That year, 2019, Paul and Ewan did the Thirsk 10 in 90 minutes, and Paul decided to investigate a running club, where found he enjoyed the extra fitness training and cameraderie of Thirsk and Sowerby Harriers.  He and Ewan again entered this year’s Thirsk 10 and finished in 80 minutes, not bad pushing a wheelchair, and 10 minutes quicker than last year’s time – immediately after which came lockdown!

Running continues under government guidelines, with virtual events to encourage competition, and Paul’s aim is to complete 1000 miles this year.  If you want to know more about Paul and Ewan, look at     www.ewanandpaul.co.uk      or about Thirsk and Sowerby Harriers,      www.thirskandsowerbyharriers.co.uk

Runner Profile – Fran Jeffery

Fran Jeffery was never into sport at school – and even now, she doesn’t like team games!  As  youngster, she got her exercise through horse riding and hiking with her father, and she worked on Duke of Edinburgh Awards.  Later, she did an occasional 5k Race for Life, which is where so many people start, and she was also into long distance walking.  Fran had read an article about a man who completed the Cleveland Way in under 24 hour – it had taken her a week – and this really piqued her interest!  It was at work that she met former club members Peter Wragg and Catriona Gaudie, who told her that as she was “tall and skinny”, she would make a runner.  They suggested she get in touch with Rob Burn, who is Thirsk and Sowerby Harriers through and through!  This she duly did, and the rest, as they say, is history. 

Her first session was one of the twice weekly meetings at Thirsk School, and the warm welcome she received had her hooked.  Coming 2nd in her first Christmas Handicap gave her even more of a spur, and she soon found herself doing cross country races.  She preferred muddy fields to tarmac, and was finding out about trail and fell running, though was yet to try it.  It took a long time to improve, and to learn to love running, which is hard and never seems to get any easier, but the benefits were immeasureable, and the social contact was very important.  In 2012 she became club secretary, a post she held for 7 years.  She must have done a good job, as it has taken 2 people to replace her and fill the roles she was doing!  She was on the organising committee of Thirsk 10 for a few years, and is always available if help is needed with any aspect of club life.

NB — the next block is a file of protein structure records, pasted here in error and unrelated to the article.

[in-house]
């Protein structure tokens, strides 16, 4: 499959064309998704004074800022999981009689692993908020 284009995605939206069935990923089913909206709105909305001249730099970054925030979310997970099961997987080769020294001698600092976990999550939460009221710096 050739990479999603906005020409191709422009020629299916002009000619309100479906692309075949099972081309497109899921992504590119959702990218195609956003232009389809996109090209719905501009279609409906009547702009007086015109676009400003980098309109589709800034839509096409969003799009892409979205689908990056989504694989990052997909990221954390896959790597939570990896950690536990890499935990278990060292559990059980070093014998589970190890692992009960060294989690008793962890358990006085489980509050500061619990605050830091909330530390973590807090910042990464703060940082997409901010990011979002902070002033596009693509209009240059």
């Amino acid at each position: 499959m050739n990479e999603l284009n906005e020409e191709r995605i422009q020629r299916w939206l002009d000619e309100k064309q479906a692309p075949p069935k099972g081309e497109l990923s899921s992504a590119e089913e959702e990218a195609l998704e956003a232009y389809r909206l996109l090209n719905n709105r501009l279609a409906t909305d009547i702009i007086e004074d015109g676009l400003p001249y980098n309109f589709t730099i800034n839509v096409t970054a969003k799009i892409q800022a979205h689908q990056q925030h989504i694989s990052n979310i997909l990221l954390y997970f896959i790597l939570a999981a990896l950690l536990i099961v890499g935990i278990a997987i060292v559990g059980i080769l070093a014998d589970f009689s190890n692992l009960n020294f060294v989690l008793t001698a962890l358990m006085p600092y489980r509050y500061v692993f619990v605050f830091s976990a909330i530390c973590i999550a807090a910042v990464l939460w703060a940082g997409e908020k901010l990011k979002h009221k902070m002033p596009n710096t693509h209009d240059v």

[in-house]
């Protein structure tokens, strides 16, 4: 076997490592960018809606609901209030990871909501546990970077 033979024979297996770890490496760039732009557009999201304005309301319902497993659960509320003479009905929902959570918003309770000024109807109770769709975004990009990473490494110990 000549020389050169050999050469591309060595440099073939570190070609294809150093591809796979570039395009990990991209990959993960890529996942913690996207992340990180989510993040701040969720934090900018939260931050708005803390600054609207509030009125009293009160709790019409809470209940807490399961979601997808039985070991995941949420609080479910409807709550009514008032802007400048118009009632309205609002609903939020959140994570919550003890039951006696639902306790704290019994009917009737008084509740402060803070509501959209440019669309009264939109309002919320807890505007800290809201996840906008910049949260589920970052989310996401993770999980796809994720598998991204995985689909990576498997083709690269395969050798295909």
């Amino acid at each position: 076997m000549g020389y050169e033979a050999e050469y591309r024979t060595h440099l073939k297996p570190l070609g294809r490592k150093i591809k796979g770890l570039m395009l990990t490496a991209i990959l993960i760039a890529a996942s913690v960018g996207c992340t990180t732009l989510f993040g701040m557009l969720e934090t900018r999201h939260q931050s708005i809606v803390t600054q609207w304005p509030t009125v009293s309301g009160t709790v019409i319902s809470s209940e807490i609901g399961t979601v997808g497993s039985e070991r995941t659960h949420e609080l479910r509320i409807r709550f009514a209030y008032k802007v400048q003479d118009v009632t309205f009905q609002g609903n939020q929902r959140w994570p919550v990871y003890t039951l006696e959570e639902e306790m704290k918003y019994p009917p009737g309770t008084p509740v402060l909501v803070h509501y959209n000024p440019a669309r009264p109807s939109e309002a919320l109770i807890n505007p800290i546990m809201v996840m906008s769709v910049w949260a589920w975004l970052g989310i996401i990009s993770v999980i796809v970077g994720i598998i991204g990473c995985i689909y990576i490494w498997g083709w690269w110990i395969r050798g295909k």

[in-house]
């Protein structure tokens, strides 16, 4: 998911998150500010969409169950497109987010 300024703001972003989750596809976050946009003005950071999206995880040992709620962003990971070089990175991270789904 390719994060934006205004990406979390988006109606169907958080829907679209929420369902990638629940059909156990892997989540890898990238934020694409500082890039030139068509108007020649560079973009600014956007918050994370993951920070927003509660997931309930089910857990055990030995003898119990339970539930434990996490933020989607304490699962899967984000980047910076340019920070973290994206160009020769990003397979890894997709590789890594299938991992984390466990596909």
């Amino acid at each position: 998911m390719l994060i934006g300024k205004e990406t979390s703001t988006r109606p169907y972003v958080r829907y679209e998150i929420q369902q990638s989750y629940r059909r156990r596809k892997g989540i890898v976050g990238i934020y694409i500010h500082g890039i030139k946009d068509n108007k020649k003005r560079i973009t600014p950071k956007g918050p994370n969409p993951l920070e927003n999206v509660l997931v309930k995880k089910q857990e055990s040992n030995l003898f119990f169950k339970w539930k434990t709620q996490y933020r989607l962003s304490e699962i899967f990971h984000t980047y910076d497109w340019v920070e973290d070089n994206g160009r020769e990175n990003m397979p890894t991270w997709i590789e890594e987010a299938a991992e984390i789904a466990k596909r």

Her first fell race was the Gribdale Gallop in 2011, and she stood on the start line with some trepidation, shaking like a leaf, as she says.  She got round in one piece, and from there, she never looked back.  The more hills, mud, distance, the better, and a year later, she completed her first marathon, the tough off road Osmotherly Pheonix – what a toughie to start with!  Since then, she has done many fell races, marathons, and some ultra running, the furthest being 55 miles, all off road.  Her attempt at 100 miles ended in failure, and the training involved for such a distance is gruelling and takes over your life.